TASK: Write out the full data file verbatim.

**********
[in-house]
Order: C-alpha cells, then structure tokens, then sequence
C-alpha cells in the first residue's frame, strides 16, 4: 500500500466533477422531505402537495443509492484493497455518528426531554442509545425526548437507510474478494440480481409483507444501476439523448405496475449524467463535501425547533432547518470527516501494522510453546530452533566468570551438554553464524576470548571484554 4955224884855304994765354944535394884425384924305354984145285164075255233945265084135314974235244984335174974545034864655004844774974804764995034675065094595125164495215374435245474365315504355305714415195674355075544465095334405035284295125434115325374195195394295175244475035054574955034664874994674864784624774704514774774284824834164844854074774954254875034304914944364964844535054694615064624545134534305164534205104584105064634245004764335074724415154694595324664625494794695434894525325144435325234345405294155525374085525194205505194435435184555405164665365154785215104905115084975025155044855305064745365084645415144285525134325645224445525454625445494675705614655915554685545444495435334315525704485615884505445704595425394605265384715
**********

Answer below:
[in-house]
Order: C-alpha cells, then structure tokens, then sequence
C-alpha cells in the first residue's frame, strides 16, 4: 500500500466533477422531505402537495443509492484493497455518528426531554442509545425526548437507510474478494440480481409483507444501476439523448405496475449524467463535501425547533432547518470527516501494522510453546530452533566468570551438554553464524576470548571484554 4955224884855304994765354944535394884425384924305354984145285164075255233945265084135314974235244984335174974545034864655004844774974804764995034675065094595125164495215374435245474365315504355305714415195674355075544465095334405035284295125434115325374195195394295175244475035054574955034664874994674864784624774704514774774284824834164844854074774954254875034304914944364964844535054694615064624545134534305164534205104584105064634245004764335074724415154694595324664625494794695434894525325144435325234345405294155525374085525194205505194435435184555405164665365154785215104905115084975025155044855305064745365084645415144285525134325645224445525454625445494675705614655915554685545444495435334315525704485615884505445704595425394605265384715